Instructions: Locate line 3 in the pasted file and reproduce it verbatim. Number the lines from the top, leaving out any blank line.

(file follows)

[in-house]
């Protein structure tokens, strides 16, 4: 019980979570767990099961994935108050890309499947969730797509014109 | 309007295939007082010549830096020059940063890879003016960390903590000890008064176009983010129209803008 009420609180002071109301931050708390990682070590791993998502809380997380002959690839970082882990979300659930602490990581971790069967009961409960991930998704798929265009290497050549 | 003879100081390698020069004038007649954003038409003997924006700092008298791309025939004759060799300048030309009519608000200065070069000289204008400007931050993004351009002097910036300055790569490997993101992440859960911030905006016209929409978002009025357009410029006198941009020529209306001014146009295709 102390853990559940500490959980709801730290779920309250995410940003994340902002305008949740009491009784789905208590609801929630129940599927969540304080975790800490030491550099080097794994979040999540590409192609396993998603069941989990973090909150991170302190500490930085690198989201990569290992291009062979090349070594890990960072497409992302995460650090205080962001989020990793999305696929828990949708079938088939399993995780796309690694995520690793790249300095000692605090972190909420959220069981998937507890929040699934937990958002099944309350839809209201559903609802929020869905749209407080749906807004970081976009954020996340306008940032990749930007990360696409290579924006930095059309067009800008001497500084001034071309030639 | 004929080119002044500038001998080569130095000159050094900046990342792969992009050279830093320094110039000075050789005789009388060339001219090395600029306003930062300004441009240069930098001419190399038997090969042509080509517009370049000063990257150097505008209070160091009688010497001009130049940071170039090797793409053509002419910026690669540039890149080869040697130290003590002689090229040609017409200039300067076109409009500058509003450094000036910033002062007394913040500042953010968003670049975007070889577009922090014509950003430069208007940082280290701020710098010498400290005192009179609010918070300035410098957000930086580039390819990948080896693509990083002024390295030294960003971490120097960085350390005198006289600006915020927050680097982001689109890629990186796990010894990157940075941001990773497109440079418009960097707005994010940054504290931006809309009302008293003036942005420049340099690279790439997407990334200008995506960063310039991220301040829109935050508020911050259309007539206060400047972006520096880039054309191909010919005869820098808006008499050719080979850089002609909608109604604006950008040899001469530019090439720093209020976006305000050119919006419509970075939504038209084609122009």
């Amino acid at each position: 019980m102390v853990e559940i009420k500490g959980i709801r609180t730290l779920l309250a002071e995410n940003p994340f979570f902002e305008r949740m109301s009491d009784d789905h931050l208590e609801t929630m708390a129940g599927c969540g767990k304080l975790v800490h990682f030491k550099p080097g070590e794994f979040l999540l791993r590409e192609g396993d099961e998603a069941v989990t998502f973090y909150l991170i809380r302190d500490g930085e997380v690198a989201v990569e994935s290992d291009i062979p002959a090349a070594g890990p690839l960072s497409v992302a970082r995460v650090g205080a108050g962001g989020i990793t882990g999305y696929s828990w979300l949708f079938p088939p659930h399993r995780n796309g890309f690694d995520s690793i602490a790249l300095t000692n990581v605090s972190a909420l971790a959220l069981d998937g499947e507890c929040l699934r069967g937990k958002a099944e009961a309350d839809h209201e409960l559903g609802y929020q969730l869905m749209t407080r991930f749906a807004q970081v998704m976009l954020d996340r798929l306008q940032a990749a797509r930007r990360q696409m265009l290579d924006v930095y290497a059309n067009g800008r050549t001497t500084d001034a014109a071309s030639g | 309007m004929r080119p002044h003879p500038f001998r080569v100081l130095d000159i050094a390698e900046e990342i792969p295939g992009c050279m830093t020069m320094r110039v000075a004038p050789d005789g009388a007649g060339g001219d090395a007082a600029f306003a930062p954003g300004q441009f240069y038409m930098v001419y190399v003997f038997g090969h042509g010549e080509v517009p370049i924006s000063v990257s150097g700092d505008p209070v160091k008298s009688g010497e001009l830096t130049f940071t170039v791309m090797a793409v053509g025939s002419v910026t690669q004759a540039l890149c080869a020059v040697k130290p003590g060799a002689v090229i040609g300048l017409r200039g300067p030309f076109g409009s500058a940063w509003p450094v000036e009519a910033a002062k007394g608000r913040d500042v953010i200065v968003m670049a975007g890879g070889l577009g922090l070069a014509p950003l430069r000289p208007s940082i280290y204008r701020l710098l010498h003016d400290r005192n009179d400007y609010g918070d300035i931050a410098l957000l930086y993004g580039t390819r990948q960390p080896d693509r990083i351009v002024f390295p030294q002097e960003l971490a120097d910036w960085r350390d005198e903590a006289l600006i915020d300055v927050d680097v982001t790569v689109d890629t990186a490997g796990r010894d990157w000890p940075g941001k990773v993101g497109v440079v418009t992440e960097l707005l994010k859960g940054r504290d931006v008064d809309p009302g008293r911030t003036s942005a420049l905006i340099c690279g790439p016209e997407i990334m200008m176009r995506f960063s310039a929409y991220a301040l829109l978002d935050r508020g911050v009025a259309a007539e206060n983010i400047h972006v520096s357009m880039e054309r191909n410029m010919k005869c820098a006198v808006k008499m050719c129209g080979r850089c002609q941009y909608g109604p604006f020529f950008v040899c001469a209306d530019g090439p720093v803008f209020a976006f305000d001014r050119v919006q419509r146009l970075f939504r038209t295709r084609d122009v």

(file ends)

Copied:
């Amino acid at each position: 019980m102390v853990e559940i009420k500490g959980i709801r609180t730290l779920l309250a002071e995410n940003p994340f979570f902002e305008r949740m109301s009491d009784d789905h931050l208590e609801t929630m708390a129940g599927c969540g767990k304080l975790v800490h990682f030491k550099p080097g070590e794994f979040l999540l791993r590409e192609g396993d099961e998603a069941v989990t998502f973090y909150l991170i809380r302190d500490g930085e997380v690198a989201v990569e994935s290992d291009i062979p002959a090349a070594g890990p690839l960072s497409v992302a970082r995460v650090g205080a108050g962001g989020i990793t882990g999305y696929s828990w979300l949708f079938p088939p659930h399993r995780n796309g890309f690694d995520s690793i602490a790249l300095t000692n990581v605090s972190a909420l971790a959220l069981d998937g499947e507890c929040l699934r069967g937990k958002a099944e009961a309350d839809h209201e409960l559903g609802y929020q969730l869905m749209t407080r991930f749906a807004q970081v998704m976009l954020d996340r798929l306008q940032a990749a797509r930007r990360q696409m265009l290579d924006v930095y290497a059309n067009g800008r050549t001497t500084d001034a014109a071309s030639g | 309007m004929r080119p002044h003879p500038f001998r080569v100081l130095d000159i050094a390698e900046e990342i792969p295939g992009c050279m830093t020069m320094r110039v000075a004038p050789d005789g009388a007649g060339g001219d090395a007082a600029f306003a930062p954003g300004q441009f240069y038409m930098v001419y190399v003997f038997g090969h042509g010549e080509v517009p370049i924006s000063v990257s150097g700092d505008p209070v160091k008298s009688g010497e001009l830096t130049f940071t170039v791309m090797a793409v053509g025939s002419v910026t690669q004759a540039l890149c080869a020059v040697k130290p003590g060799a002689v090229i040609g300048l017409r200039g300067p030309f076109g409009s500058a940063w509003p450094v000036e009519a910033a002062k007394g608000r913040d500042v953010i200065v968003m670049a975007g890879g070889l577009g922090l070069a014509p950003l430069r000289p208007s940082i280290y204008r701020l710098l010498h003016d400290r005192n009179d400007y609010g918070d300035i931050a410098l957000l930086y993004g580039t390819r990948q960390p080896d693509r990083i351009v002024f390295p030294q002097e960003l971490a120097d910036w960085r350390d005198e903590a006289l600006i915020d300055v927050d680097v982001t790569v689109d890629t990186a490997g796990r010894d990157w000890p940075g941001k990773v993101g497109v440079v418009t992440e960097l707005l994010k859960g940054r504290d931006v008064d809309p009302g008293r911030t003036s942005a420049l905006i340099c690279g790439p016209e997407i990334m200008m176009r995506f960063s310039a929409y991220a301040l829109l978002d935050r508020g911050v009025a259309a007539e206060n983010i400047h972006v520096s357009m880039e054309r191909n410029m010919k005869c820098a006198v808006k008499m050719c129209g080979r850089c002609q941009y909608g109604p604006f020529f950008v040899c001469a209306d530019g090439p720093v803008f209020a976006f305000d001014r050119v919006q419509r146009l970075f939504r038209t295709r084609d122009v």